Thursday, July 24, 2014

Summer Storm Clean-up

We had a storm roll through last night that was reported to have 60 mph wind gusts, heavy thunder and lightning, some areas saw hail, and minimal rain.  Just the type of storm that creates a lot of work for the agronomy team, winds to dry the golf course out, and very little rain that we can actually benefit from.  We lost 3 complete trees, nothing that was major or effecting play, lots of medium size branches, and a tremendous amount of small sticks and leaves.  Here are some pictures from clean-up today.


Blowing fairways clean of leaves
Most all of the big stuff was cleaned up this morning to allow ladies to play as normal, leaf and small sticks should be finished by the end of the day.

We did loose some of the tin off the roof of the cart sheds
We did not find any damage to the electrical portion of the irrigation system yet, but in the mist of all the clean-up, we did have an irrigation pipe break to repair today.

Wednesday, July 23, 2014

Water Supply Maintenance

Every golf course puts a lot of time and effort into maintaining their water supply.  If it is effluent water in the southwest, river or canal water in the Western U.S., or well water in the Midwest.  Golf course managers are very good stewards of the land and stewards of our water supply, and proper maintenance and usage of that natural resource is critical.  In our situation, it is a pumpstation down at the river that pumps water 800 ft in elevation up to our pond on #18 where it is distributed throughout the course by another pumpstation.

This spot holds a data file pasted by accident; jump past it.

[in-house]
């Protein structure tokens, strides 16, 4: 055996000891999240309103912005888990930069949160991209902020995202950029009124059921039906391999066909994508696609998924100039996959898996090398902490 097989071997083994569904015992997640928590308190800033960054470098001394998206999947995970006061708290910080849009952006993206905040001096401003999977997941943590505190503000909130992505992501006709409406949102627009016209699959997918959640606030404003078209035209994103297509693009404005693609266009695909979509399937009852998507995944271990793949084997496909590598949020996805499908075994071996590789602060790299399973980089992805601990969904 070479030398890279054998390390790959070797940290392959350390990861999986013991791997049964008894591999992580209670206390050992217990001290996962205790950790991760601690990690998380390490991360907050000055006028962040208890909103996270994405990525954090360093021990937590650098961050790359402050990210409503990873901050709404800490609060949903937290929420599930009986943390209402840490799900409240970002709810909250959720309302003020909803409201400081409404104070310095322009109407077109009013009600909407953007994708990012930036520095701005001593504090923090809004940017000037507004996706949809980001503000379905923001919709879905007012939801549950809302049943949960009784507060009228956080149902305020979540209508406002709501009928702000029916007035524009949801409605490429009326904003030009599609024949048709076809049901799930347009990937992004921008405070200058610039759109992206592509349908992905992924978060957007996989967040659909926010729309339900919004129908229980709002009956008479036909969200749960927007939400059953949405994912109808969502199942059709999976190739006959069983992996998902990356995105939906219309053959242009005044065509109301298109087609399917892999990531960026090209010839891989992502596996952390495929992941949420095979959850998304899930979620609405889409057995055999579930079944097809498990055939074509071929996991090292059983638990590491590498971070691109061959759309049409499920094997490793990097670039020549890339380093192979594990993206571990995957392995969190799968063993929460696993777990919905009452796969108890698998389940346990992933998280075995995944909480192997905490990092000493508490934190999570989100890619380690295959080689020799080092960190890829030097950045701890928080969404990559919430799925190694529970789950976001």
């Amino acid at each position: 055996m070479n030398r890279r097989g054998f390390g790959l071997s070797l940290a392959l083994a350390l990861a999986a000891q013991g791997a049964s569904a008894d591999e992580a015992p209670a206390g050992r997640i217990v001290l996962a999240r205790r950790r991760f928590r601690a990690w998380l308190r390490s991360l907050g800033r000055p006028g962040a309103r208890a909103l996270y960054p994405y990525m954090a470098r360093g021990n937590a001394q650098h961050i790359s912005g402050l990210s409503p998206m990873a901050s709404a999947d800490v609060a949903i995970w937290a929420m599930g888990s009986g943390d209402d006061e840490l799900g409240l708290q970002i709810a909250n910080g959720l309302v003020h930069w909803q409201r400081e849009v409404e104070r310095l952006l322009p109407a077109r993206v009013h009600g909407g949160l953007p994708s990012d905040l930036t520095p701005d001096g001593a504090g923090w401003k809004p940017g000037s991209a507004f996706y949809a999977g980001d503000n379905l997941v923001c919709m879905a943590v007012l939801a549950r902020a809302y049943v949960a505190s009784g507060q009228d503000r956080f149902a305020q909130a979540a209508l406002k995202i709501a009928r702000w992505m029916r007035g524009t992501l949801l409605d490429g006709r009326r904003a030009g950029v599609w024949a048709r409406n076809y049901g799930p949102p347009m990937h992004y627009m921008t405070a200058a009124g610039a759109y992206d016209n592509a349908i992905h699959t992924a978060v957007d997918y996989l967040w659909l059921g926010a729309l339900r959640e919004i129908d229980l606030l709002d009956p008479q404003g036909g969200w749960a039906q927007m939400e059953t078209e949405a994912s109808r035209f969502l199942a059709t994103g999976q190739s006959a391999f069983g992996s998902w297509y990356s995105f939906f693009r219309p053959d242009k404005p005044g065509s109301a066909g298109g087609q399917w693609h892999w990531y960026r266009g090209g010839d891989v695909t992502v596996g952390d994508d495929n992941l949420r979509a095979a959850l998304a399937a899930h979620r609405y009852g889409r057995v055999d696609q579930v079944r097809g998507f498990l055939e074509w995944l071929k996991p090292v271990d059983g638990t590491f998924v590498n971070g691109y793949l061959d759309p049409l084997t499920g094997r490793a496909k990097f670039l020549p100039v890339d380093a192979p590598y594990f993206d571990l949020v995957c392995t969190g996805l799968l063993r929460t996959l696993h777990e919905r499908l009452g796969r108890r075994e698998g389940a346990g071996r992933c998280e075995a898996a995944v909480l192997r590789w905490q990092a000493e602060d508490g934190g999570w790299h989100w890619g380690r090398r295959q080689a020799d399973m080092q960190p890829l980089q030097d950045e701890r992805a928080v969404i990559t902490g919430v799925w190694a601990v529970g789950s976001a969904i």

So why is our pond so low right now:

The water has been constantly going down the last 2 weeks.  At first I figured it was the week of 103,104, and 101 degree temperatures and we were pumping extra water and using more during the day coupled with a higher evaporation, but it has continued to decrease in the last week also.  I pulled out my records of water usage from last year for the last 3 weeks and I have actually irrigated less than I did a year ago, so it doesn't make sense.  We don't have any type of flow meter to actually know how much water is coming up the pipe from the river but judging by the look of it I didn't think we were getting our normal water amount.  Studying the pumpstation at the river was showing a drastically higher pressure than normal - low pressure and low discharge would mean a leak, high pressure and low discharge would be a blockage in the pipe.  We have been trying to figure out what could be blocking it and the big issue of where do we start and how we do find it.  Is the pipe partially collapsed some place?  Pipe cameras or roto-rooter for over a half a mile is quit expensive.  Yesterday we decided to take the pipe apart at the pumpstation and try to flush the line.  It was loaded with all kinds of dirt, mud, silt, and sand that had been pumped in from the river.   We flushed it both up and down the hill 5 times, every time loaded with muck.   I would estimate it was about 60% plugged with silt and sediment.